Chickens. Owl. Little girl. God.

The bloodcurdling midnight scream woke our granddaughter.  She flew to the window in time to see something white fall from a tall spruce several yards beyond the house. The dogs heard it too. They rushed the area, yapping and barking at something circling above. A predator on the wing, gunning for one terrified white chicken named Julie, huddled on the ground. She’d gone missing two days earlier.

It hadn’t been a good week. Two of our grandchildren’s four pet chickens had already died. They’d found them on the ground outside the coop, two mornings in a row; each one a tangled mess of bloodied feathers. Something had ripped their backs open to devour the flesh inside.

They blamed the dogs at first. But then Julie went missing. In retrospect, it seems she flew the coop in order to try to escape the predator that had killed her flock members.

Not a dog. An owl, simply doing what owls do. Catching dinner.

Before the killings, our youngest granddaughter adored owls. She has owl stuffies, owl pillows, owl blankets, owl toques and owl shirts. On almost every visit to our house, she climbs up on a chair to stroke Ford, the stuffed horned owl on the fireplace mantle.

A few days after they discovered the identity of the chicken-killer, she and I walked hand in hand toward the coop to visit its one remaining (and lonely) inhabitant. As children do, she launched yet again into the horrible story.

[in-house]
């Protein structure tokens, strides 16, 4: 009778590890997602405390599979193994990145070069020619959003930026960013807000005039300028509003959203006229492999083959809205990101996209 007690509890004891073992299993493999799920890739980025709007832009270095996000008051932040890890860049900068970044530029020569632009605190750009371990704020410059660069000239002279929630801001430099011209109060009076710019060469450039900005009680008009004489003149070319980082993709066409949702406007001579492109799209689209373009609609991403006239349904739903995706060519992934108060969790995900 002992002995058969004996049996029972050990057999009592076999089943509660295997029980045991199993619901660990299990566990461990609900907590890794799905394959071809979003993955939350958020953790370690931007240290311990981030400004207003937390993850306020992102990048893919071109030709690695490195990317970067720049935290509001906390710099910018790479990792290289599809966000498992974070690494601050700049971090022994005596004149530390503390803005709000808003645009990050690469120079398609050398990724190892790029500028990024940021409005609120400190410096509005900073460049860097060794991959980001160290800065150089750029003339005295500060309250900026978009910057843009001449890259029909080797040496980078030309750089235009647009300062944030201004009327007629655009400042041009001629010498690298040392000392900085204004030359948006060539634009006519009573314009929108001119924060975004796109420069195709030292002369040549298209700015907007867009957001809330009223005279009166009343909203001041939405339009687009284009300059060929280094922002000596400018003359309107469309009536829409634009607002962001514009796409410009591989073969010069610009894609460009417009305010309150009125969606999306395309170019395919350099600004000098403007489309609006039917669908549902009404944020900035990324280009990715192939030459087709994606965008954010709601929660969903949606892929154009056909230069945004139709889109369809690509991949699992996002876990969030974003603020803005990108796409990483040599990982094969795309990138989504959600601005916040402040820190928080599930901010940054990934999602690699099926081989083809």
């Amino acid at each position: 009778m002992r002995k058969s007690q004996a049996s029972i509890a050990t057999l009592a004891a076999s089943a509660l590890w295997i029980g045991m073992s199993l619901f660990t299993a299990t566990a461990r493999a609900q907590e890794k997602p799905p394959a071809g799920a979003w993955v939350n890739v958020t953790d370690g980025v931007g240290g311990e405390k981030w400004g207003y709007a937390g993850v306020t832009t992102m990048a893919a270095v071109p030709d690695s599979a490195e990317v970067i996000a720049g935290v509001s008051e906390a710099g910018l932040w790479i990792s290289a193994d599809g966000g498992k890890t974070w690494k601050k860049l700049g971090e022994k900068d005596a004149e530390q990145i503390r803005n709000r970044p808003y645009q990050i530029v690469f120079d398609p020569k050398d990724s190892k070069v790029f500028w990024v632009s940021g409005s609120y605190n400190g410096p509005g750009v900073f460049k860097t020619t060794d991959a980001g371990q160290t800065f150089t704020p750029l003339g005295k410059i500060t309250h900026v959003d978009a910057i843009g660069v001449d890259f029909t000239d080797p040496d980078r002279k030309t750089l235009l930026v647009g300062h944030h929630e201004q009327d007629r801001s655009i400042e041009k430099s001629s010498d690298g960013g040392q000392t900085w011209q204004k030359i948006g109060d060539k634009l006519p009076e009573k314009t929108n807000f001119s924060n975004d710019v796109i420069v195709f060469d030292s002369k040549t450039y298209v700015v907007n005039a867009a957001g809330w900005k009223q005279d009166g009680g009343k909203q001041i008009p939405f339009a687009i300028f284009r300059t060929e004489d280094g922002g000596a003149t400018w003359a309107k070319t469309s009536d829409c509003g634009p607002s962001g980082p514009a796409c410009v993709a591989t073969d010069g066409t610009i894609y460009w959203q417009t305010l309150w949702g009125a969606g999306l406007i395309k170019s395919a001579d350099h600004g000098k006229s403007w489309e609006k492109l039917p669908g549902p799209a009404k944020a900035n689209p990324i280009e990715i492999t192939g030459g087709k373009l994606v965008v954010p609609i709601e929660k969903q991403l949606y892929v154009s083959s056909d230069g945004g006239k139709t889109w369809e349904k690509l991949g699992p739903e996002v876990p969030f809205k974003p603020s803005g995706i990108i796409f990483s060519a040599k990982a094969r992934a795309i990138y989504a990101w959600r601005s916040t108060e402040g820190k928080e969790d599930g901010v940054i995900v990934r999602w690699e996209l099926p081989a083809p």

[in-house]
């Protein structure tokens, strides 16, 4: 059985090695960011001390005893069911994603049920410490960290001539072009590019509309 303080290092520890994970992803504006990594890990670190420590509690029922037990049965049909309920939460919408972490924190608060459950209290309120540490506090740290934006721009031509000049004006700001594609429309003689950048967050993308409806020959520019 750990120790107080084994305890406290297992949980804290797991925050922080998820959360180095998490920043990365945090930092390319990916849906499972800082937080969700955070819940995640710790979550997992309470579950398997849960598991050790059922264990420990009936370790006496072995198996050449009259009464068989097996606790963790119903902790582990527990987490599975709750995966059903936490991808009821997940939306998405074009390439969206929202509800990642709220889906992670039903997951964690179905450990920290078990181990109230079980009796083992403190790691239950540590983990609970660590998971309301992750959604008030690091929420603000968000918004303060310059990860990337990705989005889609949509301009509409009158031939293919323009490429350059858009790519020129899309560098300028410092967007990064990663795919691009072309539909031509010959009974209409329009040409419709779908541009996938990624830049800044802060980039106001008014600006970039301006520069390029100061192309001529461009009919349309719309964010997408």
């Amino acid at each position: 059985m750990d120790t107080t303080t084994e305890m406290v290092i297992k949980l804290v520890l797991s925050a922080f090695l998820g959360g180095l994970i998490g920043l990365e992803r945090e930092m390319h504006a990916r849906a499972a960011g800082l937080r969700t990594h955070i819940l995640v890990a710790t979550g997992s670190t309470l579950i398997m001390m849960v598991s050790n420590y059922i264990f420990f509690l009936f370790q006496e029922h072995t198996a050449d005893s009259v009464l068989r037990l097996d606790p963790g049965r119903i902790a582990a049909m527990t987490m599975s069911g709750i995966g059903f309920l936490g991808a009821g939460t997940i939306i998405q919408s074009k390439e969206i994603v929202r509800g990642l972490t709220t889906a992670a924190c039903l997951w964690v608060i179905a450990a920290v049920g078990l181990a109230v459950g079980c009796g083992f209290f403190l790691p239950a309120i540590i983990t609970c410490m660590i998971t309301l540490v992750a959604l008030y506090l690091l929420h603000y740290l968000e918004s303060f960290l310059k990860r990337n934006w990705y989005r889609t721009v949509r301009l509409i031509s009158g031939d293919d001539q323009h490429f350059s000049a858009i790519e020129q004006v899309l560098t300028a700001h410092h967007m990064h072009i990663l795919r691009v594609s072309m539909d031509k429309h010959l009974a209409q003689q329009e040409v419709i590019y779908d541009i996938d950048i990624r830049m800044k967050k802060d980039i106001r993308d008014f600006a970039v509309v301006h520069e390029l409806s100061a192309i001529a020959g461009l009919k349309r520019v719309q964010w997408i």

“Owls used to be my favourite animal, you know, Nana,” she said, after the telling. “But I’ve now REMOVED them from my favourite list. Except, of course, my stuffies. Oh, and your dead owl. I still like him. Just not the real ones that fly and kill things. I hate them.”

I smiled. Of course she’d rather stick to safe owls. Beautiful, majestic, wise owls. Almost magical. In her innocence she believed they could do no harm. She preferred the dead owl on Nana’s mantle. Not his relatives, full of life and hunger, swooping to earth in darkness, extending wicked talons, killing other creatures. Even beloved pets. She could control those owls. Not the real ones. She preferred to ignore them completely.

Throughout history, countless people have professed great love for God. People who see him as a magnanimous Deity who always blesses, always prospers, always heals. But whenever the Creator of all (whose absolute right it is also to remove it all), causes or permits hardship and difficulty, or delivers justice to individuals or rebellious nations, so-called God-lovers abandon him in droves. Strike him off their favourite list.

Why does God allow excruciating, even horrific things? We make guesses, but only he really knows. And his reasons are so far beyond our human calculations, they make guessing futile, which makes trusting essential. Because of Jesus, I stand there.  

P.S. Our daughter nursed Julie back to health in the house. The hen has since rejoined a few new chickens in the now predator-proof coop.

He was a truly lovely bird, Liddell. And another lovely rooster has replaced him.

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